Class is in session as two movie mensches launch “FilmShul”


Jordan Palmer, Chief Digital Content Officer

Celebrating and honoring the massive contribution of Jews in Hollywood is at the heart of FilmShul, one of the more unique offerings for the Jewish community to emerge from the COVID-19 pandemic and it’s is finding audiences across the country.

What is FilmShul?

FilmShul is a one-of-a-kind informative, entertaining virtual presentation offering a look at the history, role and impact Jews have played across all aspects of entertainment. But it is designed specifically for synagogue groups, Jewish Community Centers, libraries and other community organizations.

Each FilmShul presentation is curated and presented by noted film and pop culture historians Irv Slifkin and Laurence Lerman.

FilmShul is all about movies, movies and more movies. You know what movies we’re talking about–funny ones like “The Producers” and “Broadway Danny Rose;” romances like “Crossing Delancey” and “Goodbye, Columbus;” musicals like “Funny Girl,” “Fiddler on the Roof” and “Cabaret;” classic dramas like “The Pawnbroker,” “Crossfire” and “Gentleman’s Agreement.” And so many, many more, from 1927’s “The Jazz Singer” with Al Jolson to last year’s “An American Pickle” with Seth Rogen.

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FilmShul also focuses on the history and role of Jews in various entertainment genres, with which they have been involved since the earliest days. The Jewish people were trailblazers in all mediums–vaudeville, theater, radio, movies, television and video–and their stamp has remained indelible throughout the decades.

The role of FilmShul is to reflect on, and relate to, the American Jewish experience so audiences will not only be informed and entertained, but also recognize the valuable contributions made by entertainment innovators of the Jewish faith.

The FilmShul movie mensches

Laurence Lerman

The love of movies and popular culture is engrained in the friendship and professional partnership of Slifkin and Lerman. This pair of nice, middle-aged Jewish guys who write, review and talk about movies a whole helluva a lot, have been professional colleagues and friends for nearly 30 years. They’re a pair of “movie mensches.”

Over the last five years, both have done a lot of university teaching of on film and popular culture.

“During the pandemic, all of Irv’s lectures became interactive and were on Zoom, and I attended many of them,” said Lerman. “And that is when I came up with the idea of doing a more targeted look at the Jewish American experience in film and popular culture.”

Irv Slifkin

The two believed there was an audience out there looking for an informed, intelligent and prideful look at the Jewish contribution. Lerman had done some sessions for synagogues in person, but with the rise in Zoom technology, he and Slifkin decided to focus on Jews through Zoom. By the end of 2020, they began the conversation and launched in the March of 2021.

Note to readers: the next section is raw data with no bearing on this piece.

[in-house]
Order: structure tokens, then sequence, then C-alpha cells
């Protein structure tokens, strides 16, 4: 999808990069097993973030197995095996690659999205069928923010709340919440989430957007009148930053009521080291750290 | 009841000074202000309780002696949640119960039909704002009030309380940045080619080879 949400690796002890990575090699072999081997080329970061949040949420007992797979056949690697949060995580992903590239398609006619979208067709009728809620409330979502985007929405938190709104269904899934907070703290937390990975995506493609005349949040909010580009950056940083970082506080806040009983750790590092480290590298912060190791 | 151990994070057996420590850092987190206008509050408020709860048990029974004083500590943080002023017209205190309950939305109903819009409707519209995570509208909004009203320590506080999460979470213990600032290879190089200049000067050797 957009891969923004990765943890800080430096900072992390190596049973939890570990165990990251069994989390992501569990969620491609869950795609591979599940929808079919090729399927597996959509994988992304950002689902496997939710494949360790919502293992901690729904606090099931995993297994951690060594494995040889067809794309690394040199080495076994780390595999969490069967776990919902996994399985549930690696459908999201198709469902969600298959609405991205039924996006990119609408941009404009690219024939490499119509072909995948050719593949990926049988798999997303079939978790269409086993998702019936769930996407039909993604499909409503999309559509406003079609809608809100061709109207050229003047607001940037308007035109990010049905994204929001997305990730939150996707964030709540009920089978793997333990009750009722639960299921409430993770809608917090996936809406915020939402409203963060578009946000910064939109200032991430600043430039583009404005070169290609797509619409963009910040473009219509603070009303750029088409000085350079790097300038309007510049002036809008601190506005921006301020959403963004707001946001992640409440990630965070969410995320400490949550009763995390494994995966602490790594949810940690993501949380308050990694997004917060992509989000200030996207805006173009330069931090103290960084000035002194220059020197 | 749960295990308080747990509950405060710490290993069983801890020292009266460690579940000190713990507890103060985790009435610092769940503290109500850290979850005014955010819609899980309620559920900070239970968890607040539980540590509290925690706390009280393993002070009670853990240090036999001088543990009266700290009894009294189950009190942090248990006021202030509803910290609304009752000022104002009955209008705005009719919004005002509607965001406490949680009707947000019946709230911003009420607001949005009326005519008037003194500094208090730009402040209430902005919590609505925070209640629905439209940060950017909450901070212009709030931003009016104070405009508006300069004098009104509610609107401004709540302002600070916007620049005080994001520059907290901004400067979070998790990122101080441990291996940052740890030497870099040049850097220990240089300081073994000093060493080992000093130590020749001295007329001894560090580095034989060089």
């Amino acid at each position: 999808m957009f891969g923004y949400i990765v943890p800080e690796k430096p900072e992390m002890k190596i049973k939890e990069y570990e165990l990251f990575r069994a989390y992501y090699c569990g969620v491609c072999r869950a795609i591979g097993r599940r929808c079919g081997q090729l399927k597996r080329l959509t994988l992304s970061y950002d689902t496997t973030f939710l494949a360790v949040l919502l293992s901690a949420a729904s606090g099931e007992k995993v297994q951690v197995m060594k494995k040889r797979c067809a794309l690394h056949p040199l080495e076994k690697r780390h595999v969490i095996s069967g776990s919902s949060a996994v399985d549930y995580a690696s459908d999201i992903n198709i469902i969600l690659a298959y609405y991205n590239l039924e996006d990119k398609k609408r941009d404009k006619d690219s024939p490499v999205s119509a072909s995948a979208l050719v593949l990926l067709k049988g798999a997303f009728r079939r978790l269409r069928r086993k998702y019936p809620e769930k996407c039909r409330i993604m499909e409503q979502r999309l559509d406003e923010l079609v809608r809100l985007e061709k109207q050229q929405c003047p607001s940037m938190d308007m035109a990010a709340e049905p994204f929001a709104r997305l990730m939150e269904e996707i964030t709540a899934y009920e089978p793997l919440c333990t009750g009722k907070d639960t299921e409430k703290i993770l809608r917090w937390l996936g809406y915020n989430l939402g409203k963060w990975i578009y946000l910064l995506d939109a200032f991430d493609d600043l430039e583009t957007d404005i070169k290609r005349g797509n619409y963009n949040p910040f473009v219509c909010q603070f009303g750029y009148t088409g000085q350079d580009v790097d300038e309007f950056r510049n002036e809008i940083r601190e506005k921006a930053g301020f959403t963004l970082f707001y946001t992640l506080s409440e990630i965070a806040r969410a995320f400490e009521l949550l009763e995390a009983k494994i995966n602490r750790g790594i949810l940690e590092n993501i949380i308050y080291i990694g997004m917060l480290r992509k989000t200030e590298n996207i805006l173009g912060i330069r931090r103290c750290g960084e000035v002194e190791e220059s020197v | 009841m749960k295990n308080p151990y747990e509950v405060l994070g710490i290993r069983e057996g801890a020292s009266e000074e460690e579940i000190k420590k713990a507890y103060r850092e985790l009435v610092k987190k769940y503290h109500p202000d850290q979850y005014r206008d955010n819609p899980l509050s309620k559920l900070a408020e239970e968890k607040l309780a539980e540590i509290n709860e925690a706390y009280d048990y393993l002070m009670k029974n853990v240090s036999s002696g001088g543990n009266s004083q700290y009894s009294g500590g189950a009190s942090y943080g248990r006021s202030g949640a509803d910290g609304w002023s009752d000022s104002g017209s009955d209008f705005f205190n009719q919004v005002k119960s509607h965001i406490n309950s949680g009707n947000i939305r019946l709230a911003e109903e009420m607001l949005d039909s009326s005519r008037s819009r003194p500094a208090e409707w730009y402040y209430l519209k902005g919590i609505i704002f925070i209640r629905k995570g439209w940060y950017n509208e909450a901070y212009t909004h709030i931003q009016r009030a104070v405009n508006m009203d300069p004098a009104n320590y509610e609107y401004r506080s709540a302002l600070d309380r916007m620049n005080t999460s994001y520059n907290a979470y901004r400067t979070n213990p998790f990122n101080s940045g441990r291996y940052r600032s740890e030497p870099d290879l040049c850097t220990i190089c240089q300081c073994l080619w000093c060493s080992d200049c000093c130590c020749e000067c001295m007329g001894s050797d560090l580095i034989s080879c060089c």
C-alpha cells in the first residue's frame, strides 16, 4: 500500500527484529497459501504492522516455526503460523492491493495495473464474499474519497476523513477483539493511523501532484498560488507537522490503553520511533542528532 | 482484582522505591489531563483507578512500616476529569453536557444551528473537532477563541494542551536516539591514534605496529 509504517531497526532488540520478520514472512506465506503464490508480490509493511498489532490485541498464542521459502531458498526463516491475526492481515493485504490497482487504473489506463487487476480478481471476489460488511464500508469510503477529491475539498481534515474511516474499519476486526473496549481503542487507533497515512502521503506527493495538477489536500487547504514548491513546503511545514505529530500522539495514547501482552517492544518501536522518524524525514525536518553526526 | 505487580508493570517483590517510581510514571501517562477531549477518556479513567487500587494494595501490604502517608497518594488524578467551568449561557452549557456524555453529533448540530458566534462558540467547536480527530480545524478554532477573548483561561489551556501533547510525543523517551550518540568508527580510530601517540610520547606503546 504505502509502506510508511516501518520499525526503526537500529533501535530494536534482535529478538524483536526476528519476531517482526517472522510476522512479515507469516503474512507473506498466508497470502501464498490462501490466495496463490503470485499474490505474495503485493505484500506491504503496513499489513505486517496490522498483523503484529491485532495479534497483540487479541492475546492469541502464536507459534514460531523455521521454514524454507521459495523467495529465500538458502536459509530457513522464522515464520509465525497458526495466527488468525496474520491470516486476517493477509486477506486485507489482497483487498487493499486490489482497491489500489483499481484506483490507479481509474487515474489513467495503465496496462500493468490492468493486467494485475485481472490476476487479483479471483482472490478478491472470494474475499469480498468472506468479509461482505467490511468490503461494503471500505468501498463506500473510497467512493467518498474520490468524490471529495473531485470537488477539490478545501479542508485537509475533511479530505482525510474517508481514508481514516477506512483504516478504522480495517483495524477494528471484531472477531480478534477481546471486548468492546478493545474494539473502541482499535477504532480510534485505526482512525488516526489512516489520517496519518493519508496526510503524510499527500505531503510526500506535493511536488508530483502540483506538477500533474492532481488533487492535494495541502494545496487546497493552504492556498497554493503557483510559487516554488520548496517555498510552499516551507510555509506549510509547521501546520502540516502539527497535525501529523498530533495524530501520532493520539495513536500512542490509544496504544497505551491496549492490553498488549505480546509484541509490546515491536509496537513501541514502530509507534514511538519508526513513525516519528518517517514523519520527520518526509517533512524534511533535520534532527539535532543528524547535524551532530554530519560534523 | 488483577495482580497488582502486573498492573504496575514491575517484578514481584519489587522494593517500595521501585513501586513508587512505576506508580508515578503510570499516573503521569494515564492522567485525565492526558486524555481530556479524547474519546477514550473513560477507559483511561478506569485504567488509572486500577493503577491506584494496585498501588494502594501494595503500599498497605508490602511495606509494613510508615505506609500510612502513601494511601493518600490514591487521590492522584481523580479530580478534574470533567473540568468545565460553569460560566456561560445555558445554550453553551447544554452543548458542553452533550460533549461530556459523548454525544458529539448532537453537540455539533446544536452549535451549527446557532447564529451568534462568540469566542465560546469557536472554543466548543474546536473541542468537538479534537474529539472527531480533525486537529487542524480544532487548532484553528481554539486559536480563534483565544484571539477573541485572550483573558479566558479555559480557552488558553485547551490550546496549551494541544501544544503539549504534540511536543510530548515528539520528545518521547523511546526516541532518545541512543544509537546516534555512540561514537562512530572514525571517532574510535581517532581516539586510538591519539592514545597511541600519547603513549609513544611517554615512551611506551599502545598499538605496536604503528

The courses

In creating their curriculum, the pair set out to focus on Jews in popular culture, not just in film. To do so included creating courses on the early days of Hollywood, a look at the career of Mel Brooks and Jews on television and in film, both on and off the screen.

“We’ve been basically having these discussions for more than 30 years, so creating the curriculum was sort of automatic,” said Lerman.

There are more than a dozen courses currently available, including

  • In the beginning– Looks at the birth of the American film industry primarily started by Jewish immigrants from Eastern Europe
  • Straight out of Brooklyn– Offers background on the borough and surveys the biggest Jewish names to emerge from there
  • Funny girls– Celebrates the indispensable Jewish women who have captured the screen with their attitudes, intelligence and proud Jewish wit.

Among the most requested are “Funny Girls,” and “Brooklyn.”

“The goal is to entertain and educate, but even I am still learning,” said Slifkin. “I know nothing about Brooklyn, so each time Laurence does this topic, I learn a lot.”

New courses are added frequently and often tie in with current entertainment events. A Spielberg lecture was created to coincide with the launch of “West Side Story.” “From the Catskills with Love” was inspired by the three-episode Catskills arc on “The Marvelous Mrs. Maisel.”

FilmShul now

Developed during the lockdown and people’s desire to communicate in any way they could, FilmShul is finding that even though the world has more or less reopened, the audience for this content and on the Zoom platform has not waned.

“The fact we have been around 13-14 months, and have done presentations all over the country, and now that COVID is lightening up, people are still excited to be taking courses,” said Lerman.  “We think we’re here to stay.”

The Zoom presentations are done live complete with stills, film clips and the always ripe potential for Slifkin and Lerman to get into heated film squabbles in front of an online audience. Each session runs for approximately 1¼ hours. The first 60 minutes features Slifkin and Lerman offering an overview of the week’s theme, placing it into a historical and Hollywood context and then talking about the movies that best represent the topic.

How does FilmShul work on Zoom?

Any organization wishing to participate simply needs to schedule and host one or more FilmShul courses. After the Zoom session is scheduled, the host organization serves as the Zoom host and invites its members to attend (no more than 50 screens, please) and makes Slifkin and Lerman co-hosts. Attendees will receive a Zoom invitation, and then they sign on at the scheduled time and enjoy.